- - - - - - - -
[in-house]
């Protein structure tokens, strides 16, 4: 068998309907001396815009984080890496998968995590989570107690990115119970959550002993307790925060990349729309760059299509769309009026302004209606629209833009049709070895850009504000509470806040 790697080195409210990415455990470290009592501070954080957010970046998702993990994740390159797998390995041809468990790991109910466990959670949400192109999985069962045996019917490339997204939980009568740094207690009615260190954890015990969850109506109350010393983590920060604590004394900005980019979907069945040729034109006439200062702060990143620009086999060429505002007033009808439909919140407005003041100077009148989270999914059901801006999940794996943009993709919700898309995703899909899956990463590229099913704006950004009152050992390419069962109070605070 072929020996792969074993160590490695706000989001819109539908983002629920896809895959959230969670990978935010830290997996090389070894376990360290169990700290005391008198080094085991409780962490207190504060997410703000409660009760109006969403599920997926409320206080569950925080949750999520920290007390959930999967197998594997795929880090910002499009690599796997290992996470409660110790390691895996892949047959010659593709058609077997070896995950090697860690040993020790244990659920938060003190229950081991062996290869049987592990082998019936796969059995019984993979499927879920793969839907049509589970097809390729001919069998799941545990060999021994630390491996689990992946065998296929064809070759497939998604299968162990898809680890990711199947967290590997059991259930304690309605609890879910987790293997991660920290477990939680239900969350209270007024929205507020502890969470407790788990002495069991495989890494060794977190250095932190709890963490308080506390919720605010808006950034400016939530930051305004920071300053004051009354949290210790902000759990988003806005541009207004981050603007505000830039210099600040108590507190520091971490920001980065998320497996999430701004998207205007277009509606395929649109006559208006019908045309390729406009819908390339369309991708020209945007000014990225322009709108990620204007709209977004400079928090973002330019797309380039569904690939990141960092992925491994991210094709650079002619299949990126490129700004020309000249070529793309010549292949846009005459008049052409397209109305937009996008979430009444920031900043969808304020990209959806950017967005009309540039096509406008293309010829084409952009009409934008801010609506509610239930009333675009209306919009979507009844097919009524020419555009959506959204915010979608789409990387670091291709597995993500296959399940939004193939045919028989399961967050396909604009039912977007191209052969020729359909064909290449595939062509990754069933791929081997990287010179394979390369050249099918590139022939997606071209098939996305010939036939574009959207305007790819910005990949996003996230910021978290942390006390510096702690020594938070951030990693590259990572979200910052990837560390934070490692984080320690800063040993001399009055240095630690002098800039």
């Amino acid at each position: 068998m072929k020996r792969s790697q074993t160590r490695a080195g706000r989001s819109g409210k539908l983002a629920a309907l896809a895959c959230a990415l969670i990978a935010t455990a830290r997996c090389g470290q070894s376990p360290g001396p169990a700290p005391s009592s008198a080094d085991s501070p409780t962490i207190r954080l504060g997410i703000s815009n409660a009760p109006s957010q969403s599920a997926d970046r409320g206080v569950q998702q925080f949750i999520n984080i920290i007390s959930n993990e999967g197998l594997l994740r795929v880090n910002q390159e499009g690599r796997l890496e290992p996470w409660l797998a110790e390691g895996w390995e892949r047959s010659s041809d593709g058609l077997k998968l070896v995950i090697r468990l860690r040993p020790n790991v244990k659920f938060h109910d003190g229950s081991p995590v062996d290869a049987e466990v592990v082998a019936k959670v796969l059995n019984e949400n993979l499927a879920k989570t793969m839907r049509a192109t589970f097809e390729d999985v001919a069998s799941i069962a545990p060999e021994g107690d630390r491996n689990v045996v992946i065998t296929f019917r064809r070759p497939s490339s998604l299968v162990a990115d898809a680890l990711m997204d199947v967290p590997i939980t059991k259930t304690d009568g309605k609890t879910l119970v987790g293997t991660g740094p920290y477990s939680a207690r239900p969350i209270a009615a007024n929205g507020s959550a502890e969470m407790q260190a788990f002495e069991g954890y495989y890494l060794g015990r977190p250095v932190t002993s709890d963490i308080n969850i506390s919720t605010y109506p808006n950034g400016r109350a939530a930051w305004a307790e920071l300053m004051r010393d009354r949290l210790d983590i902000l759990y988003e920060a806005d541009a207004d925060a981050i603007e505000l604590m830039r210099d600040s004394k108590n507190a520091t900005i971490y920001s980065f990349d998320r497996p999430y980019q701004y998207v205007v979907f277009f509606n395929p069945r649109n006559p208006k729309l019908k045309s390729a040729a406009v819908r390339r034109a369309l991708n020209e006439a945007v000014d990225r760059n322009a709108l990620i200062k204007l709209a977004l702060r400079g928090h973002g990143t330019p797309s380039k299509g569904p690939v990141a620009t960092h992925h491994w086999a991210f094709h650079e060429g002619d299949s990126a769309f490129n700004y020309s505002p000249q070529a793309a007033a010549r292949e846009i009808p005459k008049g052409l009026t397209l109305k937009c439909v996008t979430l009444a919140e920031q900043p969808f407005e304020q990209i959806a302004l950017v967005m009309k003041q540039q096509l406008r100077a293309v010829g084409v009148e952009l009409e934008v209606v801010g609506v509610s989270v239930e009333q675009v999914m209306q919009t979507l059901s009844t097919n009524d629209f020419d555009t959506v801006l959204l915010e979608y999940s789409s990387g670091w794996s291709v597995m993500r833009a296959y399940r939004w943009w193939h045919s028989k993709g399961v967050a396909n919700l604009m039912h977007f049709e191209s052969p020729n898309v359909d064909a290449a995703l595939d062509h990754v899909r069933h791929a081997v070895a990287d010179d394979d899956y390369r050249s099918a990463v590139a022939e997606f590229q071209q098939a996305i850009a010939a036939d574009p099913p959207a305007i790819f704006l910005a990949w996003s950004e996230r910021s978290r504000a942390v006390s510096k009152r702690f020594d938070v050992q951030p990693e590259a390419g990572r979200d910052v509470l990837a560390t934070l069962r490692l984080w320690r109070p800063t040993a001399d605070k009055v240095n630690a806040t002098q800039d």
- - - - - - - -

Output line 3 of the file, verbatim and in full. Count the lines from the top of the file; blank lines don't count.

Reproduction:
């Amino acid at each position: 068998m072929k020996r792969s790697q074993t160590r490695a080195g706000r989001s819109g409210k539908l983002a629920a309907l896809a895959c959230a990415l969670i990978a935010t455990a830290r997996c090389g470290q070894s376990p360290g001396p169990a700290p005391s009592s008198a080094d085991s501070p409780t962490i207190r954080l504060g997410i703000s815009n409660a009760p109006s957010q969403s599920a997926d970046r409320g206080v569950q998702q925080f949750i999520n984080i920290i007390s959930n993990e999967g197998l594997l994740r795929v880090n910002q390159e499009g690599r796997l890496e290992p996470w409660l797998a110790e390691g895996w390995e892949r047959s010659s041809d593709g058609l077997k998968l070896v995950i090697r468990l860690r040993p020790n790991v244990k659920f938060h109910d003190g229950s081991p995590v062996d290869a049987e466990v592990v082998a019936k959670v796969l059995n019984e949400n993979l499927a879920k989570t793969m839907r049509a192109t589970f097809e390729d999985v001919a069998s799941i069962a545990p060999e021994g107690d630390r491996n689990v045996v992946i065998t296929f019917r064809r070759p497939s490339s998604l299968v162990a990115d898809a680890l990711m997204d199947v967290p590997i939980t059991k259930t304690d009568g309605k609890t879910l119970v987790g293997t991660g740094p920290y477990s939680a207690r239900p969350i209270a009615a007024n929205g507020s959550a502890e969470m407790q260190a788990f002495e069991g954890y495989y890494l060794g015990r977190p250095v932190t002993s709890d963490i308080n969850i506390s919720t605010y109506p808006n950034g400016r109350a939530a930051w305004a307790e920071l300053m004051r010393d009354r949290l210790d983590i902000l759990y988003e920060a806005d541009a207004d925060a981050i603007e505000l604590m830039r210099d600040s004394k108590n507190a520091t900005i971490y920001s980065f990349d998320r497996p999430y980019q701004y998207v205007v979907f277009f509606n395929p069945r649109n006559p208006k729309l019908k045309s390729a040729a406009v819908r390339r034109a369309l991708n020209e006439a945007v000014d990225r760059n322009a709108l990620i200062k204007l709209a977004l702060r400079g928090h973002g990143t330019p797309s380039k299509g569904p690939v990141a620009t960092h992925h491994w086999a991210f094709h650079e060429g002619d299949s990126a769309f490129n700004y020309s505002p000249q070529a793309a007033a010549r292949e846009i009808p005459k008049g052409l009026t397209l109305k937009c439909v996008t979430l009444a919140e920031q900043p969808f407005e304020q990209i959806a302004l950017v967005m009309k003041q540039q096509l406008r100077a293309v010829g084409v009148e952009l009409e934008v209606v801010g609506v509610s989270v239930e009333q675009v999914m209306q919009t979507l059901s009844t097919n009524d629209f020419d555009t959506v801006l959204l915010e979608y999940s789409s990387g670091w794996s291709v597995m993500r833009a296959y399940r939004w943009w193939h045919s028989k993709g399961v967050a396909n919700l604009m039912h977007f049709e191209s052969p020729n898309v359909d064909a290449a995703l595939d062509h990754v899909r069933h791929a081997v070895a990287d010179d394979d899956y390369r050249s099918a990463v590139a022939e997606f590229q071209q098939a996305i850009a010939a036939d574009p099913p959207a305007i790819f704006l910005a990949w996003s950004e996230r910021s978290r504000a942390v006390s510096k009152r702690f020594d938070v050992q951030p990693e590259a390419g990572r979200d910052v509470l990837a560390t934070l069962r490692l984080w320690r109070p800063t040993a001399d605070k009055v240095n630690a806040t002098q800039d």